65. 65. •  Getting deeper in the educative action in the family, school and society Challenges and engagements of an ethical community •  •  •  •  •  Instruct and guide the kids and young adults Create critical judgment in receptors Establish an engaged dialogue with the owners and creators of the media Enhance the creative spirit, that promotes life like a significant experience Enhance the artistic feeling and the conscience of the own responsibility •  Dominate the diffusion techniques that enhance the ethical communication •  •  •  •  Promote the content that builds a peaceful and sensible civilization. Suggest a humanized communication, axiological that dignifies the spaces Insist in the active co-participation of every social sector, involved for dignify the mediate condition. Develop multi-alphabetized practices.
  66. 66. The mediate bad reputation The bad reputation as the non-moral societies, are the result of the media that looses its sense, substance, direction and specific purposes. Los medios como simple maquinaria de: Money Prestige Power
  67. 67. Remoralizar los medios It’s necessary that the members recover the sense of activity that its own to them, that reflect seriously about which are those internal goods to the activity, how also are the appropiate media convenient to act on this direction. For winning again, a prestige its important to research which values and rights are asked by the society, even if they’re newly respected for elevating the human dignity and the commited actions.
  68. 68. For designing a mediate ethic is necessary to: 1.  Determine a specific purpose, the internal good of the journalistic activity and the one that will claim its social legislation. 2.  Look for the appropriate media and values 3.  Wonder which habits should be acquired in set and each member must form a character that allows good deliberation. 4. Discern which relationship should exist with the other activities and organizations 5. Develop an action and communication plan with all the audiences 6.  Act according the universal values 7.  Recognize the rights and the dignity of the people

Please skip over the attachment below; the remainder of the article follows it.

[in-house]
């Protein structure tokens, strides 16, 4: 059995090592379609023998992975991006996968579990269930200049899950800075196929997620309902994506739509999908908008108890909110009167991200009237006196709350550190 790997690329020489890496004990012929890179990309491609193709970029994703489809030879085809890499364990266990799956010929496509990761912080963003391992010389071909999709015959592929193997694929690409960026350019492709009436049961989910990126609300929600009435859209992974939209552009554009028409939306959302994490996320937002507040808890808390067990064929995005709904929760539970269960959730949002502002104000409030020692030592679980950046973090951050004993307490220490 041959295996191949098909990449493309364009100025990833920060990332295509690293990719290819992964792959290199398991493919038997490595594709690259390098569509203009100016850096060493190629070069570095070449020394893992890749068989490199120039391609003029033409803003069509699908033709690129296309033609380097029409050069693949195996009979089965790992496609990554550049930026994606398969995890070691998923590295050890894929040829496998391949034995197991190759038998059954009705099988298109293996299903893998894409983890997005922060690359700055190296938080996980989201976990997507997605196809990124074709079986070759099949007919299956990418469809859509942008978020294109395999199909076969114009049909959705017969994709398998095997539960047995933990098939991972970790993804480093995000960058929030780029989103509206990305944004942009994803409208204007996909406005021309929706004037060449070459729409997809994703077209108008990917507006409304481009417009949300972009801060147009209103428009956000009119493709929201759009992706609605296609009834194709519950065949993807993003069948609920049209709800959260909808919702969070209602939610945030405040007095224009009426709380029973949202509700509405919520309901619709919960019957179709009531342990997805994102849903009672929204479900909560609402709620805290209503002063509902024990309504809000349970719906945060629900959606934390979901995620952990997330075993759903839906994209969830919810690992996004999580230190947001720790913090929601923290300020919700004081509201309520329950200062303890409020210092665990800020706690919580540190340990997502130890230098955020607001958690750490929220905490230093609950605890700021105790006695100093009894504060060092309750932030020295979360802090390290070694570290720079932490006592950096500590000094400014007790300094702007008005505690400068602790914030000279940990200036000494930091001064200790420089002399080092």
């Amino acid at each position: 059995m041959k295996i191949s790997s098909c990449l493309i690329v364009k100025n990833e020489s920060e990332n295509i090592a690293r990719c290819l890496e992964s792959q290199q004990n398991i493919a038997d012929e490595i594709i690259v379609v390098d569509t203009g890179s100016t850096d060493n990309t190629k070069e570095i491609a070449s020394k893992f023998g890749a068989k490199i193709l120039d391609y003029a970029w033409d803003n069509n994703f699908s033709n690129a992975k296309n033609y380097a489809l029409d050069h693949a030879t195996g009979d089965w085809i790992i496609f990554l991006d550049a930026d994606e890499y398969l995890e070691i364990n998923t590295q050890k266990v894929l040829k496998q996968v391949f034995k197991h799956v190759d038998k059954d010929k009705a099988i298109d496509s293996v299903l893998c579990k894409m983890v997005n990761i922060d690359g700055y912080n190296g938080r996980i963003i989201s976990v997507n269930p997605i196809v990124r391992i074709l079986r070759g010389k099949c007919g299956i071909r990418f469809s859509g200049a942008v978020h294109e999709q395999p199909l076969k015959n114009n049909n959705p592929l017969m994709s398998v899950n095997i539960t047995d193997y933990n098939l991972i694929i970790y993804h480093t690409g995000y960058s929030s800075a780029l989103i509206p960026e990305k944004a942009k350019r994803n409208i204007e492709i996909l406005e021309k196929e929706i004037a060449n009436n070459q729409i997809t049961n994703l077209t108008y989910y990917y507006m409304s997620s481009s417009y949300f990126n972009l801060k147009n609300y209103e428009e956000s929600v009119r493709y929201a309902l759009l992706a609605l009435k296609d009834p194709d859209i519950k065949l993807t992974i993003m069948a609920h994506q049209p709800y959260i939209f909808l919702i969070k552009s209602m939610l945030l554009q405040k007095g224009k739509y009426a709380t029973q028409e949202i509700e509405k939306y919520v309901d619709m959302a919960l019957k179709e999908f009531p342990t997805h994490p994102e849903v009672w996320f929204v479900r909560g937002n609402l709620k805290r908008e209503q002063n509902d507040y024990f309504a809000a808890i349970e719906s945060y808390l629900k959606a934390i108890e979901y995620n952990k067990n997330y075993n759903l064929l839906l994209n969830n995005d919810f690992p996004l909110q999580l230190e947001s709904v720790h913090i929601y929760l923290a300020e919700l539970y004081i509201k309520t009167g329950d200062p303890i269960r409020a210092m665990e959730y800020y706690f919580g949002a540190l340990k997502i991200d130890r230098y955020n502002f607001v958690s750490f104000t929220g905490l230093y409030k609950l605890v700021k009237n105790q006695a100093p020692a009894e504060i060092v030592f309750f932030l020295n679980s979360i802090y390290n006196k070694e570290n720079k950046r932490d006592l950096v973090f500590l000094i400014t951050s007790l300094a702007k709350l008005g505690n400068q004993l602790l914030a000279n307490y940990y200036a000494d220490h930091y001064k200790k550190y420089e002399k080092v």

69. 69. For designing an institutional ethic to the interior of the media Each journalistic institution must incarnate values and respect the rights by attending the specifically of the activity, which are complemented by its internal goods. •  Satisfaction of human needs •  Develop the maximum capacity of its collaborators. •  Promote the values of: freedom, equality and solidarity •  Informative quality and ethical management of information •  Humbleness Actividad y retos •  Mutual respect on internal and external relationships •  Cooperative and solidarity among the members •  Creativity •  Incentive •  Risk spirit
  70. 70. Acciones de una ética complementaria 1.  Unmask the pretentious substitutions in the people for machines 2.  Modify the routine of the human relationships 3.  Introduce spaces for the informal communication 4.  Detect, sue and correct the lack of constancy and the variability of the human relationships 5.  Establishing guarantees for each person to be able to develop successfully its goals 6.  Assign the detector, sue, and correct admeasurements. 7.  Place and functions of each person according to its capacities and availabilities 8.  Adequate spaces and times for revising the shared work 9.  Extend personal benefits to the family and community. Actividad plans for increasing the self-valuation and 10.  Develop personal y retos self-realization